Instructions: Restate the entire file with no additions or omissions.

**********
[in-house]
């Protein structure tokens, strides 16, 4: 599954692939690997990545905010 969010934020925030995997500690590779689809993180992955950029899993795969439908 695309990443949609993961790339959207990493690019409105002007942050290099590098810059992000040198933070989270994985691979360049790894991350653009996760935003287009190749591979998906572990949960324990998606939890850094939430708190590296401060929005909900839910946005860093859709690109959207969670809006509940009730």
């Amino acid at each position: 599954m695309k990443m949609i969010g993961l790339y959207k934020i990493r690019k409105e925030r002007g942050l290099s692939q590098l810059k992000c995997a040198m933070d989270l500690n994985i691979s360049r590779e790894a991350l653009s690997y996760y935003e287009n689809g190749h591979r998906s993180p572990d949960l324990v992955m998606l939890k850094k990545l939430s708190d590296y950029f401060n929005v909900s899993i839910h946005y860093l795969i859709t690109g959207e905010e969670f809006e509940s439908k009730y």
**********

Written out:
[in-house]
């Protein structure tokens, strides 16, 4: 599954692939690997990545905010 969010934020925030995997500690590779689809993180992955950029899993795969439908 695309990443949609993961790339959207990493690019409105002007942050290099590098810059992000040198933070989270994985691979360049790894991350653009996760935003287009190749591979998906572990949960324990998606939890850094939430708190590296401060929005909900839910946005860093859709690109959207969670809006509940009730």
């Amino acid at each position: 599954m695309k990443m949609i969010g993961l790339y959207k934020i990493r690019k409105e925030r002007g942050l290099s692939q590098l810059k992000c995997a040198m933070d989270l500690n994985i691979s360049r590779e790894a991350l653009s690997y996760y935003e287009n689809g190749h591979r998906s993180p572990d949960l324990v992955m998606l939890k850094k990545l939430s708190d590296y950029f401060n929005v909900s899993i839910h946005y860093l795969i859709t690109g959207e905010e969670f809006e509940s439908k009730y």